(BEING CONTINUED FROM 19/06/16)
The Doctor In Roman Society
Apprenticeship and Quackery
As a profession, medicine was more highly regarded in Greece than in Rome. Physicians were basically craftsmen, probably enjoying some esteem among their customers, but not being part of the socio-political elite.
Roman doctors did not fare so well. Many doctors were freed Greek slaves, hence the social standing of doctors was quite low. Because recovery rates were so low, many people were skeptical or even scornful of doctors. Their skepticism is easily understood. Roman literature tells us much about the reactions of individuals to medicine and doctors. Listening to the Roman authors, we hear tales of quackery and chicanery at all levels of society:
Some doctors charge the most excessive prices for the most worthless medicines and drugs, and others in the craft attempt to deal with and treat diseases they obviously do not understand. ~Gargilius Martialis, Preface, 7
There were no licensing boards and no formal requirements for entrance to the profession. Anyone could call himself a doctor. If his methods were successful, he attracted more patients; if not, he found himself another profession.
Until recently, Diaulus was a doctor; now he is an undertaker. He is still doing as an undertaker, what he used to do as a doctor. ~Martial, Epigrams 1.47
You are now a gladiator, although until recently you were an ophthalmologist. You did the same thing as a doctor that you do now as a gladiator. ~Martial, Epigrams 8.74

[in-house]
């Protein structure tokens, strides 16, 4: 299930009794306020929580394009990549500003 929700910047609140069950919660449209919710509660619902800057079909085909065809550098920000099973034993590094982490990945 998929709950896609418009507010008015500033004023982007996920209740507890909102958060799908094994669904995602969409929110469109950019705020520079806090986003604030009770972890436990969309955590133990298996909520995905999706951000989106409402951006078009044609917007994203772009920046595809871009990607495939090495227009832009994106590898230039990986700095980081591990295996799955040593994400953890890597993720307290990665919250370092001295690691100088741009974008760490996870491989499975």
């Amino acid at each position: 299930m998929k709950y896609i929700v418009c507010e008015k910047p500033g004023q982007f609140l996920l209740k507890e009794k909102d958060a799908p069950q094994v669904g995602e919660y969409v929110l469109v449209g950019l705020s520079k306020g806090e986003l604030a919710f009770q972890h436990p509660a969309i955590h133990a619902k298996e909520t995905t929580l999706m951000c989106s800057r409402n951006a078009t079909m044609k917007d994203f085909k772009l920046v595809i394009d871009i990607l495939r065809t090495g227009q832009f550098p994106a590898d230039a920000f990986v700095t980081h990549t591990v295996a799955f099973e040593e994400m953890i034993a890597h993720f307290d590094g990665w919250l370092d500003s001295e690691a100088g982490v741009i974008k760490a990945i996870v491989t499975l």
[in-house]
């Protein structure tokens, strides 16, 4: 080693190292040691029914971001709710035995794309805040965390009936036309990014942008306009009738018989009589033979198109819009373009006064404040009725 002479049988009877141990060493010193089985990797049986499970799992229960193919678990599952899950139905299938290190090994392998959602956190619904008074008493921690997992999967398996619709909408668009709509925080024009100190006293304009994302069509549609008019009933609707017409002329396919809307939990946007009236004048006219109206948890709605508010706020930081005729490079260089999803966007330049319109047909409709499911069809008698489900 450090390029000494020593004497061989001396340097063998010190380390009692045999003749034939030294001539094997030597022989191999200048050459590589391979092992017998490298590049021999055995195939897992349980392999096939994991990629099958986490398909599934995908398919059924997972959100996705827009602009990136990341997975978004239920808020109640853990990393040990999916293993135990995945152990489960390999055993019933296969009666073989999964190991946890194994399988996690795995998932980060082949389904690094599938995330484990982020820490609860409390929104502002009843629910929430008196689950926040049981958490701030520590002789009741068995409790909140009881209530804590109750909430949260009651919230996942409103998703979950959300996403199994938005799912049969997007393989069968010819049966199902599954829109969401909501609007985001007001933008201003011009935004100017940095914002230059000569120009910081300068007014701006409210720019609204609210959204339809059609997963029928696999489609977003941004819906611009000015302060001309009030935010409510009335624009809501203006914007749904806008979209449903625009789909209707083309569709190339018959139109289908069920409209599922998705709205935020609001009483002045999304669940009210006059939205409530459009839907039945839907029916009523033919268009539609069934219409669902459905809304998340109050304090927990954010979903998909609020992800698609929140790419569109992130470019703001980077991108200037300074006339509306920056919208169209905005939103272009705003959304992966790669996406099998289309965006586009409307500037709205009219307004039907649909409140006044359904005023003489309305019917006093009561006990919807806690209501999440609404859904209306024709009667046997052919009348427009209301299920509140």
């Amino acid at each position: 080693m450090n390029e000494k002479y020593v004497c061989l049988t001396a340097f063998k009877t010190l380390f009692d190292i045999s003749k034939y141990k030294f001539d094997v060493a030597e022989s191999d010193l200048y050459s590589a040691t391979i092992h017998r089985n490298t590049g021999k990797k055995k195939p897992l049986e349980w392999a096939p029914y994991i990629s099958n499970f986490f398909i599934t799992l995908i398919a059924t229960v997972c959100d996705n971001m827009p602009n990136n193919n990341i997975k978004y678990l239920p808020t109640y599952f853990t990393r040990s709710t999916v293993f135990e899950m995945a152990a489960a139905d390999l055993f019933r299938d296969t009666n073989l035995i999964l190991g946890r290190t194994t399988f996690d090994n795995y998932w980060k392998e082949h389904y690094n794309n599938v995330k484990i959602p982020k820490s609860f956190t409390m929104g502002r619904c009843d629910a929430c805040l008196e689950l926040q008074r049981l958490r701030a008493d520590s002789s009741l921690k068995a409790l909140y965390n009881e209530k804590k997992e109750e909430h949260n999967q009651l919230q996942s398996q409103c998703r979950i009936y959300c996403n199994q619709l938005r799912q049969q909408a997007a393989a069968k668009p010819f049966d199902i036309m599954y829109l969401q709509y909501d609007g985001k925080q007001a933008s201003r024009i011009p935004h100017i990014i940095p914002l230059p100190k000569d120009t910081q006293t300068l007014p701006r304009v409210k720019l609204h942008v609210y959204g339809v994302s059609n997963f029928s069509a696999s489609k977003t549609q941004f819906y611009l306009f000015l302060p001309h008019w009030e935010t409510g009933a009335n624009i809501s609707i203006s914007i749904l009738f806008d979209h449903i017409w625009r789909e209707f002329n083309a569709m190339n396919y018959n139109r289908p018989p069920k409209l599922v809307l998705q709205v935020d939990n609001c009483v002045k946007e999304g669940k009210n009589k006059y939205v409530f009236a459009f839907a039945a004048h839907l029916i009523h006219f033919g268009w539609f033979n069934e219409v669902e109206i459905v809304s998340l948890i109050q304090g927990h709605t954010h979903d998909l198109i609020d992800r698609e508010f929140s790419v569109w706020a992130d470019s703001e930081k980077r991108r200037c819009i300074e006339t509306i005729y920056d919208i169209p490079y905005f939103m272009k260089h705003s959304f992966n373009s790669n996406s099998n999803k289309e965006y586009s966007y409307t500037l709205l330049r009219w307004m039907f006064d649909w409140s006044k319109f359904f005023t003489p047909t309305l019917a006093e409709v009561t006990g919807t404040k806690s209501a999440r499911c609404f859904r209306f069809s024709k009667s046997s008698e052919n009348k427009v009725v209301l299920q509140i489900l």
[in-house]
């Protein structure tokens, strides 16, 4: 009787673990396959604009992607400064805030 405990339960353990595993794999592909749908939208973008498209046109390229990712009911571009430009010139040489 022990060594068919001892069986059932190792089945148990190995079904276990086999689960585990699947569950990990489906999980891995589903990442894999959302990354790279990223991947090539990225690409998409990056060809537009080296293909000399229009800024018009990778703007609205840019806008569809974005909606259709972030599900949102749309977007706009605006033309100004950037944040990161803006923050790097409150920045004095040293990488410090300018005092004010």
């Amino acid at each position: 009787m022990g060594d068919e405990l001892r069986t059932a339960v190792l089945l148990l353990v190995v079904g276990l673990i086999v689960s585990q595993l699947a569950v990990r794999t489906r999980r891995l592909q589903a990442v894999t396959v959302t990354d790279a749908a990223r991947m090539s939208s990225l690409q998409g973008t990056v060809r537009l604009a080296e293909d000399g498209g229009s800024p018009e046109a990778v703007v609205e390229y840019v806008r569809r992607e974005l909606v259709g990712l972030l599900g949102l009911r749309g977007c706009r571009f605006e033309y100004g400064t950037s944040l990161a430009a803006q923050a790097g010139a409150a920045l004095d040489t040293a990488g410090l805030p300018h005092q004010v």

Medical training consisted mostly of apprentice work. Men trained as doctors by following around another doctor.
I felt a little ill and called Dr. Symmachus. Well, you came, Symmachus, but you brought 100 medical students with you. One hundred ice cold hands poked and jabbed me. I didn’t have a fever, Symmachus, when I called you, but now I do. ~Martial, Epigrams 5.9
Plutarch grumbles that practitioners used all sorts of questionable methods to gain patients, ranging from escorting the prospective patient home from bars to sharing dirty jokes with him.
Evidence for the public mistrust of physicians is plentiful, including these epigrams from the Greek Anthology:
Socles, promising to set Diodorus’s crooked back straight, piled three solid stones, each four feet square, on the hunchback’s spine. He was crushed and died, but he became straighter than a ruler. ~Greek Anthology XI, 120
Alexis the physician purged by a clyster five patients at one time, and five other by drugs; he visited five, and again he rubbed five with ointment. And for all there was one night, one medicine, one coffin-maker, one tomb, one Hades, one lamentation. ~Greek Anthology XI, 122
Phidon did not purge me with a clyster or even feel me, but feeling feverish I remembered his name and died. ~Greek Anthology XI, 118
Contraception, C-sections, and the Wandering Womb
In ancient Greek society, male dominance extended even to childbirth. Greek medicine cast man as the bringer of sanity and health to the biologically defective, subservient woman through intercourse, which was believed to relieve the buildup of menstrual blood around the heart. Men also received full credit for conception, since the womb was seen mainly as a receptacle for sperm. Abortion, if not condoned in the Hippocratic Oath, was permitted under Greek law, and infanticide, particularly of female newborns, was widely practiced.